Fight greens fatigue with a spicy black bean-chard saute

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Spicy black bean and chard. Photo: Kristi Garrett

Amy’s spicy black beans and chard. Photo: Kristi Garrett

The first few CSA boxes of the season evoke a number of feelings in me: enjoyment of the season, creative fervor on how I’ll use all that produce … and a little thing I call “greens fatigue.”

Among a few other odds and ends, the list of what was in my last CSA box included spinach, arugula, bok choy, cilantro, kale, head lettuce, and chard. Greens are crunchy, tasty, and nutritionally rich, but their never-ending parade in early summer sometimes turns that old creative fervor a little sour. There are only so many salads and stir-fries you can assemble before you start to wonder how else you can spice up your next serving of greens.

For my part, I like to take the “spicing up” literally. A little kick of chipotle can add some zest back into even the most trite of leafy greens. Not that chard – the subject of today’s recipe – is what you could call trite!

Chard is probably my favorite of all the leafy greens thanks to its sweet, tender leaves. Because it does have a fairly mild flavor compared to certain other greens (I’m looking at you, kale) it’s pretty versatile in recipes, too, never overpowering the other foods present. It’s also a more delicate leaf than what you get with mature spinach or kale, and easy to overcook. Be gentle with your chard or you may find yourself with a mushy mess!

Swiss chard

Swiss chard’s colorful stalks. Photo: Kristi Garrett

Chard, like most other greens, makes a nice salad while the greens are still young and at their most tender, and makes a fine addition to most pasta dishes. It adds a touch of flavor as well as and vitamin A. Chard can also bring color (besides green, of course) to your favorite dishes: its stems vary in color depending on the cultivar, from red and hot pink to yellow and bright white. It should keep in the fridge for at least three days if you wrap it loosely in a damp paper towel (but check your crisper drawer regularly for mold or mildew, both of which thrive in moist conditions).

If you haven’t got any chard on hand, you can always substitute in beet greens (beets and chard are closely related, which you may have guessed if you’ve examined the similar shape and color of their leaves). Or if you’re looking for a way to use up that last bunch of chard languishing in the back of the crisper drawer, look no further! Here’s a recipe that’s sure to please.

Chipotle chiles in adobo sauce spice up this chard recipe. Photo: Kristi Garrett

Chipotle chiles in adobo sauce spice up this chard recipe. Photo: Kristi Garrett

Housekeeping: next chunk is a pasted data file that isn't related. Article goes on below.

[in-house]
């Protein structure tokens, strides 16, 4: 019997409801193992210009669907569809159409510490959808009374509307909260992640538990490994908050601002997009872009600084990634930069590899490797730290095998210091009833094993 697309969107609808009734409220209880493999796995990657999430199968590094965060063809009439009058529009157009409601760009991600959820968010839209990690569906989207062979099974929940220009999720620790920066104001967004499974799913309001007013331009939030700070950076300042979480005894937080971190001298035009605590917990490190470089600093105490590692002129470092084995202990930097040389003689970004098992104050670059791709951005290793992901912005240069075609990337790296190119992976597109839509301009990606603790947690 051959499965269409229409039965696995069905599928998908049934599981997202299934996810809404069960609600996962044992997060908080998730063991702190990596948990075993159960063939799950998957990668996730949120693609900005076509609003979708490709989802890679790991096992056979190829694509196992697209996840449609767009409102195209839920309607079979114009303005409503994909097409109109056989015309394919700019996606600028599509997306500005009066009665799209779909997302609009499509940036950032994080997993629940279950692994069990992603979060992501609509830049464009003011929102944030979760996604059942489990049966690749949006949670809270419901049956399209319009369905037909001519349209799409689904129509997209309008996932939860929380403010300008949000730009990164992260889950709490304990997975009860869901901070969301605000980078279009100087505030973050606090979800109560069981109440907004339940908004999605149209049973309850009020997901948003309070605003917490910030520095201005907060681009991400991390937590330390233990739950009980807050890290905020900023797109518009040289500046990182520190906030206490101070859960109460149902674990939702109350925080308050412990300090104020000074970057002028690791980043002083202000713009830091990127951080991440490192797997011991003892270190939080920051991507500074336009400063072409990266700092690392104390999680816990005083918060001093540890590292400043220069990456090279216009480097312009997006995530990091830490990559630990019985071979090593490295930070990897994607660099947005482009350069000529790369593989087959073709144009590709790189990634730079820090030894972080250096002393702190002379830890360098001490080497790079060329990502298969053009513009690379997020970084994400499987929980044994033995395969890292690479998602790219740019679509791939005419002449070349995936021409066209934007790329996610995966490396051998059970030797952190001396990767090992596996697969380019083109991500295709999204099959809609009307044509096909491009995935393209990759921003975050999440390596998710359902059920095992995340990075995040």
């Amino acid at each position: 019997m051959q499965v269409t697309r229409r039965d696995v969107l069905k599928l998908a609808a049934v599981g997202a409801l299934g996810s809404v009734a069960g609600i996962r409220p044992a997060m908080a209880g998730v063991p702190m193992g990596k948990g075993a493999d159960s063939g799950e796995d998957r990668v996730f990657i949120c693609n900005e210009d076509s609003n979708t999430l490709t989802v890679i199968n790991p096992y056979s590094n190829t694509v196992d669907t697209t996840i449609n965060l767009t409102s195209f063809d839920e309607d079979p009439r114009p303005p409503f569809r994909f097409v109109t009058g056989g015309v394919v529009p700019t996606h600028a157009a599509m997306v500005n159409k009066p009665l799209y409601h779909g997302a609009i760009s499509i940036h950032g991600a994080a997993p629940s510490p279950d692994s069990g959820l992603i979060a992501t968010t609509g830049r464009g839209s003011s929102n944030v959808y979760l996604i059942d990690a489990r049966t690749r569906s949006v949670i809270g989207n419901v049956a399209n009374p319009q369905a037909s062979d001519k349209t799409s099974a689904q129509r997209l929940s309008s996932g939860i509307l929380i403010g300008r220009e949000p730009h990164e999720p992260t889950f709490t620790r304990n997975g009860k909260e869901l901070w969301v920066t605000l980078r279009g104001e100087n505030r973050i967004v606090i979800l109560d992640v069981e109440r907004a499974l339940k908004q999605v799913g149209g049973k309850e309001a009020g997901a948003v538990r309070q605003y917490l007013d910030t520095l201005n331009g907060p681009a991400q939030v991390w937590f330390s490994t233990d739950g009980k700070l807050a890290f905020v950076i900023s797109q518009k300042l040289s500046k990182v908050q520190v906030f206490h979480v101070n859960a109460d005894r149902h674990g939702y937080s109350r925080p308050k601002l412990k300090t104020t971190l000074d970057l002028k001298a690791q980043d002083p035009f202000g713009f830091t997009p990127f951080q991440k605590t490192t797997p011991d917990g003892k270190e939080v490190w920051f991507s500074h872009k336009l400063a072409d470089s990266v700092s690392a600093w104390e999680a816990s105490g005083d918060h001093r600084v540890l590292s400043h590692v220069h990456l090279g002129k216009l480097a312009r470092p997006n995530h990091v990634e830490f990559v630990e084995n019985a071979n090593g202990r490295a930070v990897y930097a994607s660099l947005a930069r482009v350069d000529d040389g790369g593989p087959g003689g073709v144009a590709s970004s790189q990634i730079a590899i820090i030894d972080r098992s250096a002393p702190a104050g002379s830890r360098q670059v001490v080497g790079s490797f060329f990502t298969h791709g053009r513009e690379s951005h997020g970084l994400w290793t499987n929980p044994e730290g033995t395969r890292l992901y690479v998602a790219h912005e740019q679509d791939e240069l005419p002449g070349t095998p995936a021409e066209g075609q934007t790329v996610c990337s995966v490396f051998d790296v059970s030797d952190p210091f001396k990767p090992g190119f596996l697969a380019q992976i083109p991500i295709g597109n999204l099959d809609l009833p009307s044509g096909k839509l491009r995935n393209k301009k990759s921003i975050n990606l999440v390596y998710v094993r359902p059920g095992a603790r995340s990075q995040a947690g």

Beans and Greens

Serves 2-3

1 bunch chard (any variety)
3/4 cup dried black beans (or 1 can, rinsed and drained)
1-2 chipotle peppers in adobo sauce
2 small tomatoes, diced
1 tablespoon olive oil

Bean preparation:
With dried beans, you have the option either to use a slow soak or a fast soak. If you opt for slow, rinse them and remove any debris that got into the package, and leave them in a covered pot of water overnight. If you’re impatient like me, go for the fast soak: boil the beans in water for two minutes; then remove them from the heat. Let them soak for 1-2 hours, rinse them, and then cover with water and put them back on the burner over low heat to simmer for another hour. Drain them before you use them in the recipe. (If you opt to use a can of beans, on the other hand, just rinse them in a colander right and let them drain when you’re ready to start cooking.

Everything else:
Prepare the chipotle pepper and the chard. I use about ½ to one chipotle pepper per serving – this should be finely diced, and leave the seeds in. We want some kick to spice up that chard, don’t we?

Chop chard into pieces of about one inch square. (My favorite cutting method is to fold the leaf in half along the rib, then slice perpendicular to the rib. I cut the resulting pieces into thirds by cutting about halfway between the folded rib and the free edge.)

Heat olive oil in sauté pan, and add the chard and peppers. (Make sure to add a liberal dollop of the adobo sauce the peppers were canned in, too – this gives the dish a nice smoky flavor that combines nicely with both the spicy pepper and the sweet greens. If your beans are still hot from their recent simmering, you can wait to add them in, but if they’ve been off the burner too long you can throw them in now to heat up with the rest. Be sure not to overcook the chard! It should start to soften and change color, but take it off the heat before it wilts away.

Before serving, top with your diced tomato. I like the sun-gold tomatoes I can find at the farmers market for their color and super-sweet flavor, but any red tomato will work just fine. Serve with your favorite sourdough, or even better — cornbread with butter and local honey.

Take pictures of your finished product and send it to your friends – they’ll be green with envy!


Aimee Ogden

Aimee Ogden is a writer, mother of twins, and perpetually hungry foodie in Madison, Wisconsin.

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